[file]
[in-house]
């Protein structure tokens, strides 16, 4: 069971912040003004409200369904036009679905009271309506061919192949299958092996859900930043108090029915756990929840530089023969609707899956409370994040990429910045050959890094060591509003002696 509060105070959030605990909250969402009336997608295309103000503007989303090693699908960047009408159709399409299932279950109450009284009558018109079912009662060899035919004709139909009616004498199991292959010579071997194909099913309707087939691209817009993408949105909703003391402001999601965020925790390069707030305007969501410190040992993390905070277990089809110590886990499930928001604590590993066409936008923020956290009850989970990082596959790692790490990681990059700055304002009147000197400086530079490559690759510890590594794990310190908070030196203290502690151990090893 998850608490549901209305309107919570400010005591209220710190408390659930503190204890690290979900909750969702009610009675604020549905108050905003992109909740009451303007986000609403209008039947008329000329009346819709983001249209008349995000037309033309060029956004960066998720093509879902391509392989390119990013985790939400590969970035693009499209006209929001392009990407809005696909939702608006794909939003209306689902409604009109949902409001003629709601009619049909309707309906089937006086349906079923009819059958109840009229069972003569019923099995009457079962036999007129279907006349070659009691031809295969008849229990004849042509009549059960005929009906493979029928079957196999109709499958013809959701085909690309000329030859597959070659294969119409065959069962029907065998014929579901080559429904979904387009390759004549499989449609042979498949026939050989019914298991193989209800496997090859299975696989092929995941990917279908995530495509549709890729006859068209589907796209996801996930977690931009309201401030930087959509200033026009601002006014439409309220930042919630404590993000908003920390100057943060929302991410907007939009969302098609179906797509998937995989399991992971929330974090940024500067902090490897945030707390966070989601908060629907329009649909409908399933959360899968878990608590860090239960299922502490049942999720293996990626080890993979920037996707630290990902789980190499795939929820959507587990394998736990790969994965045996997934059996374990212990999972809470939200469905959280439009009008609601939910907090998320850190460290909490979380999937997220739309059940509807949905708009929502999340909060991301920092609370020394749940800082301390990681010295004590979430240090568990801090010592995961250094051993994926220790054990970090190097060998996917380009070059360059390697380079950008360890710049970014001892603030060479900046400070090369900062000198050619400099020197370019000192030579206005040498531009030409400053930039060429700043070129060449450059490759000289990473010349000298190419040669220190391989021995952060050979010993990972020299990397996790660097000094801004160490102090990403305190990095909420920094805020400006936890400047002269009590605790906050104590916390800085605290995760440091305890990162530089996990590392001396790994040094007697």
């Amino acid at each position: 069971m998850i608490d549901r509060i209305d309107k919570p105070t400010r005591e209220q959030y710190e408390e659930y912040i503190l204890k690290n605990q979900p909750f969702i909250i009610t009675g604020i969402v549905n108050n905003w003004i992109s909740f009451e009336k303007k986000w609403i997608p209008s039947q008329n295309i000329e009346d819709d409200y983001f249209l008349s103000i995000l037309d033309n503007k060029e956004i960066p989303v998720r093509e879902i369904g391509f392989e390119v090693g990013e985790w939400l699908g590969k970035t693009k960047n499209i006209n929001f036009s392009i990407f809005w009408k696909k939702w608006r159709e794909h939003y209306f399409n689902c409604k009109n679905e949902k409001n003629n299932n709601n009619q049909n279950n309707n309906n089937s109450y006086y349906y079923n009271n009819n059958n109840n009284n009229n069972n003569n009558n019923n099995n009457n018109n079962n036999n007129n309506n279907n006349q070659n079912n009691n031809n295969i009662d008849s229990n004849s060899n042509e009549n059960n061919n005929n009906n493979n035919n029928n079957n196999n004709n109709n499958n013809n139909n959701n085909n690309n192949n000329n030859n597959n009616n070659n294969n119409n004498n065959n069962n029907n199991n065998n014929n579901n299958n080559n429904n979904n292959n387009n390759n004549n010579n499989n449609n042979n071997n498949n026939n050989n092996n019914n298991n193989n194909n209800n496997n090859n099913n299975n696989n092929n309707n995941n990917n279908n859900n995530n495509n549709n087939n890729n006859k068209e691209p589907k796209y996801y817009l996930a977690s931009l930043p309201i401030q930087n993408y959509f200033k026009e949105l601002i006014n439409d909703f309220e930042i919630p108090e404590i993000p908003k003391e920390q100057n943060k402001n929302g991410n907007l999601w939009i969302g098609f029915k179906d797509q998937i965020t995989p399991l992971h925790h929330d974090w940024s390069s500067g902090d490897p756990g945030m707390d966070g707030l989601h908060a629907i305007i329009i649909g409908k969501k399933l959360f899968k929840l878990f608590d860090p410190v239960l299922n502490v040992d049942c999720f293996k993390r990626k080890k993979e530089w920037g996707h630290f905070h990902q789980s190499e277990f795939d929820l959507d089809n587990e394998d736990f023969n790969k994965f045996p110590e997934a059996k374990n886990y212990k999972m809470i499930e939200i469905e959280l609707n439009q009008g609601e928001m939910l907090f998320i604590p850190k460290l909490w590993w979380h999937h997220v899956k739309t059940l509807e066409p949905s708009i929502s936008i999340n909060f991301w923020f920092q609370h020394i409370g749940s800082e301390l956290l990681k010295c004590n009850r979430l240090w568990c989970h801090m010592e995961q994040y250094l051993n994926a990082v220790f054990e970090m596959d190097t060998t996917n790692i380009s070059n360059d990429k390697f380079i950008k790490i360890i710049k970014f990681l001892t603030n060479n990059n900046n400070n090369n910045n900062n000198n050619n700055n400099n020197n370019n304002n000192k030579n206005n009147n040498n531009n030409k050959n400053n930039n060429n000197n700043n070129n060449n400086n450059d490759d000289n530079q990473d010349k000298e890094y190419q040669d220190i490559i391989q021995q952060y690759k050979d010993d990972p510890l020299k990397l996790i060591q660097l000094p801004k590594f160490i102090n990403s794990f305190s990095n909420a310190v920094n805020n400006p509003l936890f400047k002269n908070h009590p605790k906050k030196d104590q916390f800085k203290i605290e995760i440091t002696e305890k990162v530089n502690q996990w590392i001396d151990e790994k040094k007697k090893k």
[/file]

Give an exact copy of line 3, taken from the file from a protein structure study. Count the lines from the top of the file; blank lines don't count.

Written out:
């Amino acid at each position: 069971m998850i608490d549901r509060i209305d309107k919570p105070t400010r005591e209220q959030y710190e408390e659930y912040i503190l204890k690290n605990q979900p909750f969702i909250i009610t009675g604020i969402v549905n108050n905003w003004i992109s909740f009451e009336k303007k986000w609403i997608p209008s039947q008329n295309i000329e009346d819709d409200y983001f249209l008349s103000i995000l037309d033309n503007k060029e956004i960066p989303v998720r093509e879902i369904g391509f392989e390119v090693g990013e985790w939400l699908g590969k970035t693009k960047n499209i006209n929001f036009s392009i990407f809005w009408k696909k939702w608006r159709e794909h939003y209306f399409n689902c409604k009109n679905e949902k409001n003629n299932n709601n009619q049909n279950n309707n309906n089937s109450y006086y349906y079923n009271n009819n059958n109840n009284n009229n069972n003569n009558n019923n099995n009457n018109n079962n036999n007129n309506n279907n006349q070659n079912n009691n031809n295969i009662d008849s229990n004849s060899n042509e009549n059960n061919n005929n009906n493979n035919n029928n079957n196999n004709n109709n499958n013809n139909n959701n085909n690309n192949n000329n030859n597959n009616n070659n294969n119409n004498n065959n069962n029907n199991n065998n014929n579901n299958n080559n429904n979904n292959n387009n390759n004549n010579n499989n449609n042979n071997n498949n026939n050989n092996n019914n298991n193989n194909n209800n496997n090859n099913n299975n696989n092929n309707n995941n990917n279908n859900n995530n495509n549709n087939n890729n006859k068209e691209p589907k796209y996801y817009l996930a977690s931009l930043p309201i401030q930087n993408y959509f200033k026009e949105l601002i006014n439409d909703f309220e930042i919630p108090e404590i993000p908003k003391e920390q100057n943060k402001n929302g991410n907007l999601w939009i969302g098609f029915k179906d797509q998937i965020t995989p399991l992971h925790h929330d974090w940024s390069s500067g902090d490897p756990g945030m707390d966070g707030l989601h908060a629907i305007i329009i649909g409908k969501k399933l959360f899968k929840l878990f608590d860090p410190v239960l299922n502490v040992d049942c999720f293996k993390r990626k080890k993979e530089w920037g996707h630290f905070h990902q789980s190499e277990f795939d929820l959507d089809n587990e394998d736990f023969n790969k994965f045996p110590e997934a059996k374990n886990y212990k999972m809470i499930e939200i469905e959280l609707n439009q009008g609601e928001m939910l907090f998320i604590p850190k460290l909490w590993w979380h999937h997220v899956k739309t059940l509807e066409p949905s708009i929502s936008i999340n909060f991301w923020f920092q609370h020394i409370g749940s800082e301390l956290l990681k010295c004590n009850r979430l240090w568990c989970h801090m010592e995961q994040y250094l051993n994926a990082v220790f054990e970090m596959d190097t060998t996917n790692i380009s070059n360059d990429k390697f380079i950008k790490i360890i710049k970014f990681l001892t603030n060479n990059n900046n400070n090369n910045n900062n000198n050619n700055n400099n020197n370019n304002n000192k030579n206005n009147n040498n531009n030409k050959n400053n930039n060429n000197n700043n070129n060449n400086n450059d490759d000289n530079q990473d010349k000298e890094y190419q040669d220190i490559i391989q021995q952060y690759k050979d010993d990972p510890l020299k990397l996790i060591q660097l000094p801004k590594f160490i102090n990403s794990f305190s990095n909420a310190v920094n805020n400006p509003l936890f400047k002269n908070h009590p605790k906050k030196d104590q916390f800085k203290i605290e995760i440091t002696e305890k990162v530089n502690q996990w590392i001396d151990e790994k040094k007697k090893k």